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The Future of Thai rice and Thai farmers

According to a survey by the Thai Rice Foundation, the number of farmers continues to drop. And 90 per cent of farmer’s children—the future of Thai agriculture—said they would not carry on their forebear’s work in rice paddies.

Aishwarya Gupta

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This year is the fourth anniversary since Thailand designated today, June 5, as National Rice and Farmers Day. As Thailand has been the world’s top rice exporter for a long time, questions about the future of Thai farmers and their improved livelihood remain unanswered.

From the onset of the rainy season, farmers started ploughing to prepare the soil for seasonal rice planting in hope for a good price for their produce, which is now guaranteed by the government under the rice mortgage scheme, beginning last year.

Despite some problems in implementing the plan, farmers are generally satisfied with the government’s project.

“Taking into account higher rice prices in the market, and farmer satisfaction, I believe the government’s rice mortgage scheme must be considered successful,” said Yanyong Puangrach, Permanent Secretary for Commerce.

Losses that might be incurred by the government is not the point, as the government aims to raise rice prices to increase farm income,” Mr Yanyong added.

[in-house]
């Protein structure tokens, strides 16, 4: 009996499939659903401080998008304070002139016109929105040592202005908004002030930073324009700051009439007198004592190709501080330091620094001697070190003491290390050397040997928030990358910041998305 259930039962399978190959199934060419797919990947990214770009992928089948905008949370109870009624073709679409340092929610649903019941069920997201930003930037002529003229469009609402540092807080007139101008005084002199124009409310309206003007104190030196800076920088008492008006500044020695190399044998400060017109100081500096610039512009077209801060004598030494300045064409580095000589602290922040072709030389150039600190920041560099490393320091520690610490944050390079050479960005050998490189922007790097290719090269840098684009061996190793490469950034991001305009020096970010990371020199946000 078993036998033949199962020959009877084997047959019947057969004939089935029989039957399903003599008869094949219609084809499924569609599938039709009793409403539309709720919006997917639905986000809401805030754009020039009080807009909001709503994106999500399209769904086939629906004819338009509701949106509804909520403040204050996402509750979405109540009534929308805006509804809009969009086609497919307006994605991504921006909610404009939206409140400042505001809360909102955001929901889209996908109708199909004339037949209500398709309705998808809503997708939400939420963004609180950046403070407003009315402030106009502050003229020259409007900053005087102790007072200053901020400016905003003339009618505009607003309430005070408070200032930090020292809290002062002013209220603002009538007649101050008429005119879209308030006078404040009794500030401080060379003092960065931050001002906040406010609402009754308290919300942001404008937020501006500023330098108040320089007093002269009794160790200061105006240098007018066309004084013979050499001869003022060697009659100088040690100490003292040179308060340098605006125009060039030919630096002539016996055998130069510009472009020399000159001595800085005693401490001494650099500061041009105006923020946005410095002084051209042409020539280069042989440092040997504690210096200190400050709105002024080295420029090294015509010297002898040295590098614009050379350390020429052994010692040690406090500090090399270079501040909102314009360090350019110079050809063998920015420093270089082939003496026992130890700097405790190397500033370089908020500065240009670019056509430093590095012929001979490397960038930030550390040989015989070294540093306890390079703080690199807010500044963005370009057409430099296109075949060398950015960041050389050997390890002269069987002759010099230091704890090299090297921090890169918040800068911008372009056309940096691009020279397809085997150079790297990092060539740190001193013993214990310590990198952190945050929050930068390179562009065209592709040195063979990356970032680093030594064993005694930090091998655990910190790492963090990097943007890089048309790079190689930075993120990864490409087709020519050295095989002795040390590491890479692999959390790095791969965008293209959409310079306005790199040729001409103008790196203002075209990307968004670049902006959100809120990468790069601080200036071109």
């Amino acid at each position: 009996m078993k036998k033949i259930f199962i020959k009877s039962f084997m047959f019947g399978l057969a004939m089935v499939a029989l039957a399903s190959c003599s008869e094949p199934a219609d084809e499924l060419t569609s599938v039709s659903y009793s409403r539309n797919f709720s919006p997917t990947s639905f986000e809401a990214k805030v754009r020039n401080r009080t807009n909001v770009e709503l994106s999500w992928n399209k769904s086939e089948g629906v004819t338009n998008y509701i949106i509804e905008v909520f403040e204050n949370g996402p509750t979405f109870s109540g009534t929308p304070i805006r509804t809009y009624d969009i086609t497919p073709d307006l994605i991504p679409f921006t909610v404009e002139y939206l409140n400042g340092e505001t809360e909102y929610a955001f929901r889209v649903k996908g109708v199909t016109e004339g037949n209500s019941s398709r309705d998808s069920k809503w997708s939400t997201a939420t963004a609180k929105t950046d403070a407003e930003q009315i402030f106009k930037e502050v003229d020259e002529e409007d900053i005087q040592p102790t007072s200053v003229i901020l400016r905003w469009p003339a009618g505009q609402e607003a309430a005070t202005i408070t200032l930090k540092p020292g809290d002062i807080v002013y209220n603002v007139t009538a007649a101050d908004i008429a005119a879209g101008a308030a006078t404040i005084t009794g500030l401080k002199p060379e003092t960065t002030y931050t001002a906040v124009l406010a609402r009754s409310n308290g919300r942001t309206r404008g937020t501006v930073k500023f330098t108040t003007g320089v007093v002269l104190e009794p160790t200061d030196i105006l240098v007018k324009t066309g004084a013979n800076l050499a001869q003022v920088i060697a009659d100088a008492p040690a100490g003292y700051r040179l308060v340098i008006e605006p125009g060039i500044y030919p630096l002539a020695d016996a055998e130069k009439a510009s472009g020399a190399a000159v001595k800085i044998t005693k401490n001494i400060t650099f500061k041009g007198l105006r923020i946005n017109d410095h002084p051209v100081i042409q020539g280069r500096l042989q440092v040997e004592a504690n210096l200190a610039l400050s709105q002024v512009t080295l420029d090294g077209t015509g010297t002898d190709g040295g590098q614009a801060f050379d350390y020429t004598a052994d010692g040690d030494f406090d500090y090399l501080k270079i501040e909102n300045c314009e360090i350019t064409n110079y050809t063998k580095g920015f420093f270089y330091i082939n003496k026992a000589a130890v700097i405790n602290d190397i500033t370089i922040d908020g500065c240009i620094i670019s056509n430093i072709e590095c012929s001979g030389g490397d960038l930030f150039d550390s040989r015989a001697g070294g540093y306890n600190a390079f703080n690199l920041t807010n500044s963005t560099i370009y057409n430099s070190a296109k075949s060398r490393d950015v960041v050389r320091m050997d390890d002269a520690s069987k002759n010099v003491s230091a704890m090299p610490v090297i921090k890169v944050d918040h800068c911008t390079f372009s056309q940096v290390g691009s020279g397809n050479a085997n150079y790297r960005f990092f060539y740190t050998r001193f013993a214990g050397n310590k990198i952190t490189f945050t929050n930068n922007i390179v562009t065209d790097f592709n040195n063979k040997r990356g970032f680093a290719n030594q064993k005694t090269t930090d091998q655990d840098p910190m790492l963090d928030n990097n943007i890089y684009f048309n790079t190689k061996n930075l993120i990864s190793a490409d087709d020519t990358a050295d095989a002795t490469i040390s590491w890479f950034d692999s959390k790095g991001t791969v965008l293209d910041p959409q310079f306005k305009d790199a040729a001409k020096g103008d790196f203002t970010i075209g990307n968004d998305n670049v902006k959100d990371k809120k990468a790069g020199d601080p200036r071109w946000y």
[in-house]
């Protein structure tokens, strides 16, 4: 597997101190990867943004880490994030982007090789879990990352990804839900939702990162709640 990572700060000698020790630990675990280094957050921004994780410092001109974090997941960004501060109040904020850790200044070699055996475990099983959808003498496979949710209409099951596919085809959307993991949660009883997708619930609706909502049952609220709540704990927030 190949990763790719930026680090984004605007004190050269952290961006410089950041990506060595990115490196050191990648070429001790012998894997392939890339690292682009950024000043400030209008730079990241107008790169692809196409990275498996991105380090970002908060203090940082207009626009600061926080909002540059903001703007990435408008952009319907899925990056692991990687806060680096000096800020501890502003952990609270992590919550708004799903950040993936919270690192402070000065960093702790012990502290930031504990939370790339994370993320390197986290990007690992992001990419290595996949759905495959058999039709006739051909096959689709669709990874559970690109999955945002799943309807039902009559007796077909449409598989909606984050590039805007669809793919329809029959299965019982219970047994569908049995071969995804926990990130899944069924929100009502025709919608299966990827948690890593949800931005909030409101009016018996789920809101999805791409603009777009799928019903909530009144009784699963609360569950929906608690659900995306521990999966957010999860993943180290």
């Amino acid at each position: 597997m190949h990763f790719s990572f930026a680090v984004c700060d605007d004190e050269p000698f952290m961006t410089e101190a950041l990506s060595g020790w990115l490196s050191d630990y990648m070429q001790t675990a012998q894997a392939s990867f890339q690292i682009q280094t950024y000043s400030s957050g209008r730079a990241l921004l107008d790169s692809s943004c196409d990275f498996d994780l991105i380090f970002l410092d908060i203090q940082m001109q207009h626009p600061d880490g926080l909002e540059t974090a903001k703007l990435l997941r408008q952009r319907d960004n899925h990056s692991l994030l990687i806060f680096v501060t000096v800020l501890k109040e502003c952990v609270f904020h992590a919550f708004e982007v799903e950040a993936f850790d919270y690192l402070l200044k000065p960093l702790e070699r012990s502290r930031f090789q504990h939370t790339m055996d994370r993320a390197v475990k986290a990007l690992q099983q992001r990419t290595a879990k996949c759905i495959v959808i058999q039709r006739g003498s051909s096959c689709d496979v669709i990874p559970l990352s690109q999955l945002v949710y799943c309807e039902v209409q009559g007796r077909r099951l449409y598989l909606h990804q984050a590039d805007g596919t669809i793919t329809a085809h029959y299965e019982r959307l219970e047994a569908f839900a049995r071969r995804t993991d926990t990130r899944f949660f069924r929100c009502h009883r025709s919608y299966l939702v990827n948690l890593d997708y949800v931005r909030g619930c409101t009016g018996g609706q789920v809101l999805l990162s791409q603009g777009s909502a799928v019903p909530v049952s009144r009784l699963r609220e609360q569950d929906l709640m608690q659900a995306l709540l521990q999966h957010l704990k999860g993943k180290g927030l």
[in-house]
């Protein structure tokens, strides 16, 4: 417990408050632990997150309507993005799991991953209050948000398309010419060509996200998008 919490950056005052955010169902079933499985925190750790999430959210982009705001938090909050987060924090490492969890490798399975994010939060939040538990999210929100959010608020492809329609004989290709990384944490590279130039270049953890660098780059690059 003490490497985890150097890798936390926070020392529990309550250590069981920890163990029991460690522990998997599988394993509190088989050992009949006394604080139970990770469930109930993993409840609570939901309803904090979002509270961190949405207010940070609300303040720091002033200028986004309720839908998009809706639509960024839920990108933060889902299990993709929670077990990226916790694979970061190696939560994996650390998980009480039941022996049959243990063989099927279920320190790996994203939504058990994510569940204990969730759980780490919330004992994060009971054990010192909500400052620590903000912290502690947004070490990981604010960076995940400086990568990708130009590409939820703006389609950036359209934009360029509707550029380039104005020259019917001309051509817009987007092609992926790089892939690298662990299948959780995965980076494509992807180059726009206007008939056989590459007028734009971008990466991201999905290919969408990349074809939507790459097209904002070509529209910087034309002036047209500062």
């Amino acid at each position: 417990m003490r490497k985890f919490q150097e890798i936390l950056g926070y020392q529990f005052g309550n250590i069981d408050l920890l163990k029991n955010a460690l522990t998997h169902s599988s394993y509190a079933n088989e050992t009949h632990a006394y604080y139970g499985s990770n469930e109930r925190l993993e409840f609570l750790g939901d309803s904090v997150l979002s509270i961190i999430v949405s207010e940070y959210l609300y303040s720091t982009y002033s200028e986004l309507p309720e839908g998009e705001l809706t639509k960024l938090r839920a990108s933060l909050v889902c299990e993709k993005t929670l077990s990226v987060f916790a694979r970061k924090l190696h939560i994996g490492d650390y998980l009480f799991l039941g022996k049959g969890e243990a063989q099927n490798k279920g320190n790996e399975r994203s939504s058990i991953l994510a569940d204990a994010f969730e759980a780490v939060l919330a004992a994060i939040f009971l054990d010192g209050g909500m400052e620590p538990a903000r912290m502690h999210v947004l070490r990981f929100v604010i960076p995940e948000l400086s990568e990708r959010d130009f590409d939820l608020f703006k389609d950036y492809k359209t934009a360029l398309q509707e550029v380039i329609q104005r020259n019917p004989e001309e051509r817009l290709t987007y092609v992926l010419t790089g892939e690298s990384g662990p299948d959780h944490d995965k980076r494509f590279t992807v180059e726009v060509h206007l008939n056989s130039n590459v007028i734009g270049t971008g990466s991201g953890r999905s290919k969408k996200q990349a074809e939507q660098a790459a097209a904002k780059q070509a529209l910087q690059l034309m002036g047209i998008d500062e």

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The government is confident that Thailand will be able to retain the status quo as the world’s top rice exporter.

In the first four months of this year, Thailand ranked first, exporting the largest volume of 2.7 million tonnes of rice. It is believed that each year, there is demand for at least seven million tonnes of Thai rice, so the country’s target to export 8.5-9 million tonnes is possible.

“Farmers are satisfied—to a certain extent— but it must be admitted that some problems remain, such as delays in issuing warrant documents in many areas,” said Prasit Boonchueay, chairman of the Thai Rice Farmers Association.

“If the government cannot sell mortgaged rice, it won’t have money to buy rice in the next round. Then, farmers have to sell their rice produce to rice mills at low prices,” he said.

However, it needs more time to prove whether the rice mortgage policy will be accomplished.

Under the rice mortgage scheme, management of rice reserves in stockpiles is a difficult task as the government must strike a balance between releasing rice in stock and preventing a drop in global rice prices and at the same time, it must oversee rice prices in the domestic market to prevent a rise that could hurt Thai consumers.

Although the National Rice and Farmers Day was designated to highlight the importance of farmers, the so-called backbone of the nation, the future of Thai farmers remains uncertain.

According to a survey by the Thai Rice Foundation, the number of farmers continues to drop.

And 90 per cent of farmer’s children—the future of Thai agriculture—said they would not carry on their forebear’s work in rice paddies.

Another threat to the future of agricultural occupations is the issue of land. Rice paddies have changed into residential estates, commercial buildings, and industrial factories. Many remaining rice paddies belong to business investors and farmers become renters and workers on rice farms that used to be their own.

Since the long ago past until now, Thai governments have always had policies to increase farmers’ income and improve their quality of living but to achieve the goal, more needs to be done seriously besides price guarantee and rice mortgage schemes and designation of the National Rice and Farmers Day.

via Future of Thai rice and Thai farmers.

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